Monday, September 19, 2016

Make Way for Fishes (in the Reef Aquarium)

Today was the day so many BPC students were waiting for... fish in the reef tank!  (Although, as a science teacher, this blog post author does think that vertebrates get an unfair share of the love--invertebrates are pretty awesome and important, too!) You can check out the video of the fish release below.

Here is the list of fish added:

CC-BY Jenny (Jenny Huang)
One Coral Beauty Angelfish (Centropyge bispinosa) - These fish are omnivores--they eat algae and are also known to nibble on soft coral.  Like the Cardinalfish above, the Coral Beauty is in the Chordata phylum, Actinopterygii class, Perciformes order, though in a different family.

CC-BY-SA Yummifruitbat
One Algae Blenny (Salarias fasciatus) - This fish is also in the - you guessed it - Perciformes order and there are 13 species in the genus Salarias.  This Blenny is best known for eating the algae growth from rocks and glass, although they are primarily detrivores--scraping material off hard surfaces such as rocks and coral. Blennies end up eating protists such as filamentous algae, diatoms, foraminiferans as well as tiny crustaceans, detritus, and sand.  This fish can grow up to 5" in an aquarium--that's one big Blenny!

(public domain)
One Orchid Dottyback (Pseudochromis fridmani) - Also in the Perciformes order, these fish are found only in the Red Sea.  Orchid Dottybacks are carnivores, and will even prey on bristleworms!

CC-BY Brian Gratwicke
One Flame Hawkfish (Neocirrhites armatus) - Also in the Perciformes order, Hawkfish belong to the family Cirrhitidae which has 12 recognized genera and 38 species--one of these is the Neocirrhites armatus! Like most hawkfishes, the Flame Hawkfish lacks a swim bladder--instead it spends a lot of its time perched on rocks, or dwelling on the sandy tank bottom. Their lower pectoral fin rays are also thickened, which helps to wedge them places and and hold them in a current (which, in our tank, comes from the powerheads). Perching helps them conserve energy.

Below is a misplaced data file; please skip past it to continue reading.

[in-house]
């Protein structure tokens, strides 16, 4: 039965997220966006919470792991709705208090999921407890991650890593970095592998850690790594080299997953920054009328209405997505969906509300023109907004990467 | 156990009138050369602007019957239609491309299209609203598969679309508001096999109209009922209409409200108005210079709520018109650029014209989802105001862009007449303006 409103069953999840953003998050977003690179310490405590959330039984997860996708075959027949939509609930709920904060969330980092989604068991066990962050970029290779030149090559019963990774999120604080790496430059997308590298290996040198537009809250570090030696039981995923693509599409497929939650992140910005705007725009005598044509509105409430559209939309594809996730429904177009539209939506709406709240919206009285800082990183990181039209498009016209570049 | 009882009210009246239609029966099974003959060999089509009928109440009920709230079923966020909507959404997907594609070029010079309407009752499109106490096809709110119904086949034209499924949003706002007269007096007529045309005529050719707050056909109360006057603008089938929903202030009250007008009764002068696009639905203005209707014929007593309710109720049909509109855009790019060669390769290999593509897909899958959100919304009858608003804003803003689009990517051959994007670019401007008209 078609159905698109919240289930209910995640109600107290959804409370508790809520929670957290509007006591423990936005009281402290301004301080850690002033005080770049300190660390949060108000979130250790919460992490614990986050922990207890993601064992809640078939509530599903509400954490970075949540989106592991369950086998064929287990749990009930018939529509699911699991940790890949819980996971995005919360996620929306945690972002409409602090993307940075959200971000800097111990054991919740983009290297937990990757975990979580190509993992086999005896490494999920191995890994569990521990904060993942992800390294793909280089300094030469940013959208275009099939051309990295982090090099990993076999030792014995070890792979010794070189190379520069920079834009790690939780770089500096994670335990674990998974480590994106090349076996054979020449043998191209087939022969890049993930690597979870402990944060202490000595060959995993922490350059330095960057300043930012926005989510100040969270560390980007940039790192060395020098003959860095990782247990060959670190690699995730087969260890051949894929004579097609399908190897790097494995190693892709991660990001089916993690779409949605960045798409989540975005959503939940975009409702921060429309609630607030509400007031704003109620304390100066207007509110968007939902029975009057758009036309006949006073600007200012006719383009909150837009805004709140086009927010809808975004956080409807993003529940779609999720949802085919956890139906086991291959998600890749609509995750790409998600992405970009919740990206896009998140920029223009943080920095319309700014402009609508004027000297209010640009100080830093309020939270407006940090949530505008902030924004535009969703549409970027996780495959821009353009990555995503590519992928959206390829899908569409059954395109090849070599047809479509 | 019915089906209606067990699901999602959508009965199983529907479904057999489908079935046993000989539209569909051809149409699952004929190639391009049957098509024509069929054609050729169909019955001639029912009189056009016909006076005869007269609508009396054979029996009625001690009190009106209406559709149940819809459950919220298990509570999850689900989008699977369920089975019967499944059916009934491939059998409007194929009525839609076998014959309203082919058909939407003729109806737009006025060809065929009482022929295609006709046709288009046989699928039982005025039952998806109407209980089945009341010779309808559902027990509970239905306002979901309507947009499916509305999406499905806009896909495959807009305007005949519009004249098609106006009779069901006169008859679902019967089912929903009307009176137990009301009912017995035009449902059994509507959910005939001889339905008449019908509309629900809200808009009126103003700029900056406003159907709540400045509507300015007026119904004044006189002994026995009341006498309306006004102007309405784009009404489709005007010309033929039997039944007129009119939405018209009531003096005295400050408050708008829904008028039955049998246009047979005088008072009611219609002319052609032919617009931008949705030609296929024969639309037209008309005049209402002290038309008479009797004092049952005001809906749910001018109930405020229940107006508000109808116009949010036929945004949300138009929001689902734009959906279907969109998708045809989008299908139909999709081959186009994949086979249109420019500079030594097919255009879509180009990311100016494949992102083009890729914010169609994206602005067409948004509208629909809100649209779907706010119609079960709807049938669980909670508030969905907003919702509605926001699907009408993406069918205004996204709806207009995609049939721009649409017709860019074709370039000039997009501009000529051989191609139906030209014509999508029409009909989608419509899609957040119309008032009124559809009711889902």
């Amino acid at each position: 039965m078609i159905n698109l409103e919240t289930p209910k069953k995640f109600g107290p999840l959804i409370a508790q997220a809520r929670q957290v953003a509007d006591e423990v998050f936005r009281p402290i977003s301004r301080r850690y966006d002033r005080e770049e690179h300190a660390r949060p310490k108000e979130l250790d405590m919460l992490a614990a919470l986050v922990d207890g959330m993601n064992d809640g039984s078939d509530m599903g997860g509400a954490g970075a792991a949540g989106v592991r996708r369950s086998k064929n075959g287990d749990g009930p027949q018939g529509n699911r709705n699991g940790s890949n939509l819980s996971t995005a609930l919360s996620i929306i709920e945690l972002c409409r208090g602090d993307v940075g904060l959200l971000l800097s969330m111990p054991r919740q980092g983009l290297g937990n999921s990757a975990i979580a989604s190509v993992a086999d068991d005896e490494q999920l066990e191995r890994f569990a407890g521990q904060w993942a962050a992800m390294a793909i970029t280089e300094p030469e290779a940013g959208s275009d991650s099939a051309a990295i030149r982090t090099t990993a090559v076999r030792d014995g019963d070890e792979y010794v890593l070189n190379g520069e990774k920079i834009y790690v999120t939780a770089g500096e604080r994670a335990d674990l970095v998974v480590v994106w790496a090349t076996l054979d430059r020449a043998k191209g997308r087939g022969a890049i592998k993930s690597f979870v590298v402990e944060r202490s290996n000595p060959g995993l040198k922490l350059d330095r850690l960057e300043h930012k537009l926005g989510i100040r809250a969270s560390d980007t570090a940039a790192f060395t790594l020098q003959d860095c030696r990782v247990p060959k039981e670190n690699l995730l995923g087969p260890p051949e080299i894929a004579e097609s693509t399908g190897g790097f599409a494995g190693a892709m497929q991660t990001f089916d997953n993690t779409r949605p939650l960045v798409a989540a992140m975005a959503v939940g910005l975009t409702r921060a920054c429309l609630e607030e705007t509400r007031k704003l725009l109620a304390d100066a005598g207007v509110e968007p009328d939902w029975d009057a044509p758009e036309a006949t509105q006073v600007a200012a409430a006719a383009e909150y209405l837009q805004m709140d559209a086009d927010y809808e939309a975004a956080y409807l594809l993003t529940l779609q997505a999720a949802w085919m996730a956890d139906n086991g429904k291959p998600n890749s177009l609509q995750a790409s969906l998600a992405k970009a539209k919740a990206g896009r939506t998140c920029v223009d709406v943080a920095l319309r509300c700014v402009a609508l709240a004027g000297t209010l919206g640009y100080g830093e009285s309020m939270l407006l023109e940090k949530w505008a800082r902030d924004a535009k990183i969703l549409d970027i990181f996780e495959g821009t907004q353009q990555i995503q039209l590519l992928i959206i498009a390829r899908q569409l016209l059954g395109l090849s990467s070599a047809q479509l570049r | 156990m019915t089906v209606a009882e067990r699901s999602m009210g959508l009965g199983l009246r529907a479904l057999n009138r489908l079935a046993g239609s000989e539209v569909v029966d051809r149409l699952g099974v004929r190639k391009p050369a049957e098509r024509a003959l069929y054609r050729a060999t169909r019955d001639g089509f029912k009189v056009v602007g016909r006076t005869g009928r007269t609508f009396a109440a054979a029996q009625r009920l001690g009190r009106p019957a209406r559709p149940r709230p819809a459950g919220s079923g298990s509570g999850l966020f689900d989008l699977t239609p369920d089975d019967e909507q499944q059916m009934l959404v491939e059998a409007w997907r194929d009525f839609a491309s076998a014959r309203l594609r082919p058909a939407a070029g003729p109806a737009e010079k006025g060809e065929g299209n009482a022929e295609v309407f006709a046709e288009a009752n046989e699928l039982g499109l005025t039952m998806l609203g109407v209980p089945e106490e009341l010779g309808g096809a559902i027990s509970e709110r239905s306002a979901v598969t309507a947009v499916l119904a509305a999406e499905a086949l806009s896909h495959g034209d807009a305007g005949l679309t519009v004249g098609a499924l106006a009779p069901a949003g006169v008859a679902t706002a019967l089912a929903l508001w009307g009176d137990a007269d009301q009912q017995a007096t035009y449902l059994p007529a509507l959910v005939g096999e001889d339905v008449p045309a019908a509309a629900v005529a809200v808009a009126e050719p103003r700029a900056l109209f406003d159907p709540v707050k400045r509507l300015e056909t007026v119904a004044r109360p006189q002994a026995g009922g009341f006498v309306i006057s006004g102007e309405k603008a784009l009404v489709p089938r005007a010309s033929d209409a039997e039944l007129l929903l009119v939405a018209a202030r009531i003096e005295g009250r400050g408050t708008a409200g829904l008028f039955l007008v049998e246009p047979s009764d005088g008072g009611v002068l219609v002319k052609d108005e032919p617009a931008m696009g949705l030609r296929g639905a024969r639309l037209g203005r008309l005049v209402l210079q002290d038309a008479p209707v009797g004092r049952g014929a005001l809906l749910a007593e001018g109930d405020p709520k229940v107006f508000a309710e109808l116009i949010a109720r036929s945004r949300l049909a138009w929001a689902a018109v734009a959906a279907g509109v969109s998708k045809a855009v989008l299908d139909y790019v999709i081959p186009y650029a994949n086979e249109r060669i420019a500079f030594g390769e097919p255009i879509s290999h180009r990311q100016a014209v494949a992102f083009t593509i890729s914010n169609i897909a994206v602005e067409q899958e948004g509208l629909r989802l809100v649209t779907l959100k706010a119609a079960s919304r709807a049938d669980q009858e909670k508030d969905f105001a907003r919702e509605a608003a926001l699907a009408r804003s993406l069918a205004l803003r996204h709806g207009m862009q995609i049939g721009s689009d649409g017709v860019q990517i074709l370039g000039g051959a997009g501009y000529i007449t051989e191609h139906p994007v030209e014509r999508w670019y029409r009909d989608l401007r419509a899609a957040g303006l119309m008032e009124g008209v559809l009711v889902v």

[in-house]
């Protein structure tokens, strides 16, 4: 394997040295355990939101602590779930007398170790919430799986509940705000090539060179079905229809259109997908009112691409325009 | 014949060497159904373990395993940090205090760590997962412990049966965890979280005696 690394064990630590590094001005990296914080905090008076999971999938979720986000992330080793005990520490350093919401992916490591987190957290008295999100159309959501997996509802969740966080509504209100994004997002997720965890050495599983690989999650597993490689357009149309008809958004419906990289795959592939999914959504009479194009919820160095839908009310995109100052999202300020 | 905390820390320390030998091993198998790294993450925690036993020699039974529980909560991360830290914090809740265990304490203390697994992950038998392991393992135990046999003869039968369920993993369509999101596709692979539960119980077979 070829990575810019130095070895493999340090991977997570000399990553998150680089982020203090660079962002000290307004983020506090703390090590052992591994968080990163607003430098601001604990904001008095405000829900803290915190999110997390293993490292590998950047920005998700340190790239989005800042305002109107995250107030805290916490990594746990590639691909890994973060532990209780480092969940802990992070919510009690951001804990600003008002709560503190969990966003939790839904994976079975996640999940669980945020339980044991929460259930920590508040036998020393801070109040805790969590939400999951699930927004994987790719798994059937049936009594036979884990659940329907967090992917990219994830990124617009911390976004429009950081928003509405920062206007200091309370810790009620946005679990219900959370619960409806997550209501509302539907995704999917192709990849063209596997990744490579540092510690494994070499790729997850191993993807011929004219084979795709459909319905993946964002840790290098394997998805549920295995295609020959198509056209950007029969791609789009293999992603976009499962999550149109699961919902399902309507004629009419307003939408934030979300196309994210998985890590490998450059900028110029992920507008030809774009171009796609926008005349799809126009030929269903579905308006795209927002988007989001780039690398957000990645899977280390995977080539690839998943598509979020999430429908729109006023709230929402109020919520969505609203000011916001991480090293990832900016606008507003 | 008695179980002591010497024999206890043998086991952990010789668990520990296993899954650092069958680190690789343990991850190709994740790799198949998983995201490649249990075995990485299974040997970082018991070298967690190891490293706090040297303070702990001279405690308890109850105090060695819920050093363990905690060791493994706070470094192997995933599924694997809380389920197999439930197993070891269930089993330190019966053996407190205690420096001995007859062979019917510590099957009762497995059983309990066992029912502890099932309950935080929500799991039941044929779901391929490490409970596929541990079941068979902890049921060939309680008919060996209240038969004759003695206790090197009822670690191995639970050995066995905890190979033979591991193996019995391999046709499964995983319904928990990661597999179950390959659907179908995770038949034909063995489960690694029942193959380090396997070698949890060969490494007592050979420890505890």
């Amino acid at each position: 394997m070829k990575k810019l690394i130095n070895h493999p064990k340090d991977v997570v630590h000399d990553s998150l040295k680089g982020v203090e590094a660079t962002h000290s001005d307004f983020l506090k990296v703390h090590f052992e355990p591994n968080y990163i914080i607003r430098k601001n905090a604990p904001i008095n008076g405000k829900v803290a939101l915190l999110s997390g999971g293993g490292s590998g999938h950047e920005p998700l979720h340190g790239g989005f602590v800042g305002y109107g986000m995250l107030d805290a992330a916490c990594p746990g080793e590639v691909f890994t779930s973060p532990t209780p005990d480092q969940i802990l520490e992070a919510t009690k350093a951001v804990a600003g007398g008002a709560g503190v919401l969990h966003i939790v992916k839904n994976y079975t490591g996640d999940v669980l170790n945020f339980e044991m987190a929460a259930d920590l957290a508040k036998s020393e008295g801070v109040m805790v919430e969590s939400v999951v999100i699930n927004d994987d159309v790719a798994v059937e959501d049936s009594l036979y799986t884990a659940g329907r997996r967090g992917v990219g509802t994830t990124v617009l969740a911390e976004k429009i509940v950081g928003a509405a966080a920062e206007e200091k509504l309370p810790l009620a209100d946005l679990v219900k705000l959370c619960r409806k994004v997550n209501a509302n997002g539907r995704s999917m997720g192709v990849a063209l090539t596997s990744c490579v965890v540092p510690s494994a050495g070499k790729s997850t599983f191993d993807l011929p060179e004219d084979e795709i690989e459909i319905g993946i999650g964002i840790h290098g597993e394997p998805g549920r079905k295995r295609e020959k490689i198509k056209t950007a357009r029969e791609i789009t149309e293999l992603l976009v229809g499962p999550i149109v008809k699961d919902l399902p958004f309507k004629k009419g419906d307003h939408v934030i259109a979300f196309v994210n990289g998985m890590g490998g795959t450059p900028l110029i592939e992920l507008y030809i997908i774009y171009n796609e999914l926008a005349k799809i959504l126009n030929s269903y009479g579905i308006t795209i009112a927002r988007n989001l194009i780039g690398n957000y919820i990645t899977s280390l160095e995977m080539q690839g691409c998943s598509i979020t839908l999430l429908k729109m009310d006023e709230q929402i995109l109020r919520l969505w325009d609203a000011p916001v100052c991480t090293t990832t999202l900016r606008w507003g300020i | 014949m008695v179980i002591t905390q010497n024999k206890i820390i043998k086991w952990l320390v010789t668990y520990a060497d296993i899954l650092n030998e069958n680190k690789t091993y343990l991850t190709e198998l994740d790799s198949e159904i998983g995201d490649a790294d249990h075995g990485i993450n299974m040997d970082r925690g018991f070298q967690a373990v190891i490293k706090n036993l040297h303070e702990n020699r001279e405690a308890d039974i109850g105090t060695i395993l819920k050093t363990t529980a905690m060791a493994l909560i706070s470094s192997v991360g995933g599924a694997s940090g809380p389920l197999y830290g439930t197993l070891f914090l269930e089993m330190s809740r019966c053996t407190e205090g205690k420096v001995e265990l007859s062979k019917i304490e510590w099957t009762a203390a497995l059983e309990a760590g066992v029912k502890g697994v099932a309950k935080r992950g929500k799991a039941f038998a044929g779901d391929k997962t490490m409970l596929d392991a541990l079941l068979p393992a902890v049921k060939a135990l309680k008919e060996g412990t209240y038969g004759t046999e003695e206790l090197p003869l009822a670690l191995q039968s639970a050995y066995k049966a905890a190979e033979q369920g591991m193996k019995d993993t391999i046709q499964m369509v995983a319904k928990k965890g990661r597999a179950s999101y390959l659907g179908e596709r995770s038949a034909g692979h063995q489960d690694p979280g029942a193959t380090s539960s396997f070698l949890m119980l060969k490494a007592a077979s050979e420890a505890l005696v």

CC-BY-SA Jens Petersen
Five Banggai Cardinalfish (Pterapogon kauderni) - These fish can most often be found swimming around in a group in our tank. They are named after the Banggai Islands of Indonesia, their natural home. They are in the Chordata phylum, Actinopterygii class, Perciformes order, and are the only organisms in their genus Pterapogon!  A fun fact: the Banggai cardinalfish is a paternal mouthbrooder--which means the male carries the eggs in his mouth while they incubate!  Read more about it on this Creature Feature at the Seattle Aquarium or watch this video to see mouthbrooding in action. Or this video, hilariously entitled "Banggai Cardinalfish With Big Babies In Mouth"!

Hilarious photo of a related Blenny - GFDL

BPC Improv Club mugging for the cameras 
as the fish float in their bags, awaiting release!

Want to read more about our BPC reef tank?  Check out the blog label Tank News for more posts!

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